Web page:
The Birth Mother Stigma


Newsweek’s Raina Kelley poses an interesting question: what if Bristol Palin had decided to give her baby up for adoption? The fact that this might have severely hampered her mother’s campaign reveals how we still stigmatize birth mothers.

Kelley writes, “our culture still seems to show so little respect and support for the women who choose adoption in the face of an unexpected pregnancy.” She expands:

Don’t believe that we’re so biased against birth moms? Do a little thought experiment with me-imagine it’s the 2008 presidential race all over again. What do you think the response would have been if Bristol Palin had announced she was having her baby but placing it for adoption? Something tells me she wouldn’t have been hailed as a real-life Juno but as a selfish promiscuous tart who doesn’t care about her baby.

It’s a good point — could Sarah Palin really have run her vice presidential campaign, so reliant as it was on her close-knit and photogenic family, if her pregnant daughter had openly planned to, as we somewhat negatively put it, “give up her baby”? And could Bristol Palin, now a prominent face on PSAs and TV shows alike, have gained so much post-election exposure as the birth mother of an adopted child, rather than as a single mom? For all the (mostly conservative) talk of adoption as an alternative to abortion, women who decide to give their children up often face almost as much stigma as those who choose to abort. Basically, women with unplanned pregnancies are judged no matter what they do — try to raise the baby yourself, and you’re called too young and too poor to give your baby a good life; abort, and of course you’re a murderer; choose adoption, and you’re, well, “a selfish promiscuous tart who doesn’t care about her baby.”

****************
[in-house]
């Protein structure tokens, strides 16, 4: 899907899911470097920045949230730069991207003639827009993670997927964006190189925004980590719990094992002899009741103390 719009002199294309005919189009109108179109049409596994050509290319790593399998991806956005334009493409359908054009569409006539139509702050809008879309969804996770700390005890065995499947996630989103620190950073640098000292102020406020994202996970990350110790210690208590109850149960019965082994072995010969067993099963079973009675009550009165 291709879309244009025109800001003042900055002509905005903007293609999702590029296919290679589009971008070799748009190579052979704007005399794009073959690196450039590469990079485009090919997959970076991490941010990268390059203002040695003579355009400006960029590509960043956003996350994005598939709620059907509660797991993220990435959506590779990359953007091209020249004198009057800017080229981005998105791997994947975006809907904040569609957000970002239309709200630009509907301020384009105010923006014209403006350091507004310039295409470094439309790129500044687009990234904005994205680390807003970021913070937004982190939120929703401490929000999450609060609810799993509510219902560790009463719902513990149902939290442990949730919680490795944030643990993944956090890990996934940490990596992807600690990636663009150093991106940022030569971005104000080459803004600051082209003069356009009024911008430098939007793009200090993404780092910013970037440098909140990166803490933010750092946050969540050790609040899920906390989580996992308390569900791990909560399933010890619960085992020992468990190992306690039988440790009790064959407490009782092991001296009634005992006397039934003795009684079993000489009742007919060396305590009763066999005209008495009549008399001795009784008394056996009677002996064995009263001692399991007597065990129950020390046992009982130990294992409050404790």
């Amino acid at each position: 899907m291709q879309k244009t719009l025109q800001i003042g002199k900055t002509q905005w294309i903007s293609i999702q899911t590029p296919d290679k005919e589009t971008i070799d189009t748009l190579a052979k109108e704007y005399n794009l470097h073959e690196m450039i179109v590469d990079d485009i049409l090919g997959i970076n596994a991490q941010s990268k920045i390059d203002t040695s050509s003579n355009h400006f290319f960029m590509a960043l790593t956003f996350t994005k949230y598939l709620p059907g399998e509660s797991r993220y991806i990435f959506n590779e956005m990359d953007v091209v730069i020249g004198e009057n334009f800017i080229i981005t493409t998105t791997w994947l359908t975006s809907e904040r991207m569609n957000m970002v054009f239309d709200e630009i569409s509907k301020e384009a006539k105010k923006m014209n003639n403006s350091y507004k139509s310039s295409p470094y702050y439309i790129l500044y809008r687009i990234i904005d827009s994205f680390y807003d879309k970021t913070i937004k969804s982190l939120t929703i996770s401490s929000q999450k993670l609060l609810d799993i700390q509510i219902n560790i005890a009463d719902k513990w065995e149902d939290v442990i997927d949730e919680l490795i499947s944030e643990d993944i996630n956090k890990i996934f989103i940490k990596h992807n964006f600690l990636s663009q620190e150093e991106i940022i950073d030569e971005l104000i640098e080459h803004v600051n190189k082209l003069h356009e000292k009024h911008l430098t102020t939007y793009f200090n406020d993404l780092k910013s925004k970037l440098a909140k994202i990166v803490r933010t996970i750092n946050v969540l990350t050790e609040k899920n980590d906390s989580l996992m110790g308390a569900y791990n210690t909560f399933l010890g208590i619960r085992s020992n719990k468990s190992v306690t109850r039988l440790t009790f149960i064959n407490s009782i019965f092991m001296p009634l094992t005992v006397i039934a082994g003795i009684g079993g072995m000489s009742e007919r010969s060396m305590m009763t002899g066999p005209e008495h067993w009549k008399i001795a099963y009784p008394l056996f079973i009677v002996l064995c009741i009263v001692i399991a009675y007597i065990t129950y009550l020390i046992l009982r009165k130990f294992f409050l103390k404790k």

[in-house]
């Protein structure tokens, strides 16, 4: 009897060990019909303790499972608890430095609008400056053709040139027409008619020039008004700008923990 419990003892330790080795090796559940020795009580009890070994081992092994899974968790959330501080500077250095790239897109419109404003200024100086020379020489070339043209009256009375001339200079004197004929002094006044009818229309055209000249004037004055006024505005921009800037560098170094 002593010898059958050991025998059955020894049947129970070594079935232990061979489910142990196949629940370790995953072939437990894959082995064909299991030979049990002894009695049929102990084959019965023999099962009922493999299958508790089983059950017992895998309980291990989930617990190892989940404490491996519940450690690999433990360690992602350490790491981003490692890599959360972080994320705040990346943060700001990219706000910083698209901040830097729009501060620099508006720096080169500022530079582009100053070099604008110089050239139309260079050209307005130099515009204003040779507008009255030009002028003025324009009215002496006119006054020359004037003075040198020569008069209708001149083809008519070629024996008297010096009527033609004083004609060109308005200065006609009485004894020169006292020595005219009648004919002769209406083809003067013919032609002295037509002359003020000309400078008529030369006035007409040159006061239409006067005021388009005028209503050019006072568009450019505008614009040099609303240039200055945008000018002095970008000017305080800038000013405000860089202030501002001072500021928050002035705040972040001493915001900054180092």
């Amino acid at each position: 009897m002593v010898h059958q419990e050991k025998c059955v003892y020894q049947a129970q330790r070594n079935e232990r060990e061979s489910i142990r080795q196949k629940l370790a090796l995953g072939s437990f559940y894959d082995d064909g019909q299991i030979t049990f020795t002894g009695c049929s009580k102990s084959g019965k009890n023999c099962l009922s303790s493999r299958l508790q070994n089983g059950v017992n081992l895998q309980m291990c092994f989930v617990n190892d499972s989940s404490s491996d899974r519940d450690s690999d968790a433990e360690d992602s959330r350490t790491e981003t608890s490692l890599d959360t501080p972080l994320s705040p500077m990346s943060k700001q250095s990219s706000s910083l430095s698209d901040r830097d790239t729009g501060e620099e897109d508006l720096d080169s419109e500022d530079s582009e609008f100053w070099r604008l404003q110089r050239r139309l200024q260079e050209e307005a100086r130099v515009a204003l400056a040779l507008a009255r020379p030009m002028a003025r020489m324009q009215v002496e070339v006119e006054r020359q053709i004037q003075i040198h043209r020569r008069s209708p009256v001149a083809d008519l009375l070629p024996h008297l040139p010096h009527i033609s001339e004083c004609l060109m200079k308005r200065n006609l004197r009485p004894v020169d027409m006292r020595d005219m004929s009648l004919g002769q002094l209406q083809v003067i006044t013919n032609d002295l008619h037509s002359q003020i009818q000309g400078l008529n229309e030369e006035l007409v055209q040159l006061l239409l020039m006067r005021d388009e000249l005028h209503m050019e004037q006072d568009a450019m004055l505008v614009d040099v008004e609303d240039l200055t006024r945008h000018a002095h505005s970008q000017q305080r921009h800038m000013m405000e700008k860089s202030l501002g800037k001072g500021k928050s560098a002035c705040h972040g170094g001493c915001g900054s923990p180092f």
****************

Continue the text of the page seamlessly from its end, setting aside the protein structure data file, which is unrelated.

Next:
Kelley makes a strong case for correcting that last notion: she writes, “by indicating that placing a child for adoption is a selfish or painless choice when it’s not, or talking about birth mothers as if they were all crack-addled prostitutes or at the very least wayward youth, we not only limit a woman’s right to choose but also shut out the possibility that there are other people out there who would love to adopt.” She’s right that destigmatizing adoption might make practical improvements in the lives of both birth mothers and prospective adoptive parents, but there’s another important reason to remove the shroud of judgment from the practice: to expand on Laurie Penny’s argument yesterday, girls and women are supposed to look and act sexy in every area of life, from before puberty until death. But if the sexy sex they’re supposed to be ever courting (but maybe not actually having) leads to pregnancy, they suddenly can do no right. This is one of society’s biggest injustices, and one that a greater acceptance of adoption might begin to remedy.

Birth Moms Deserve Our Respect [Newsweek]

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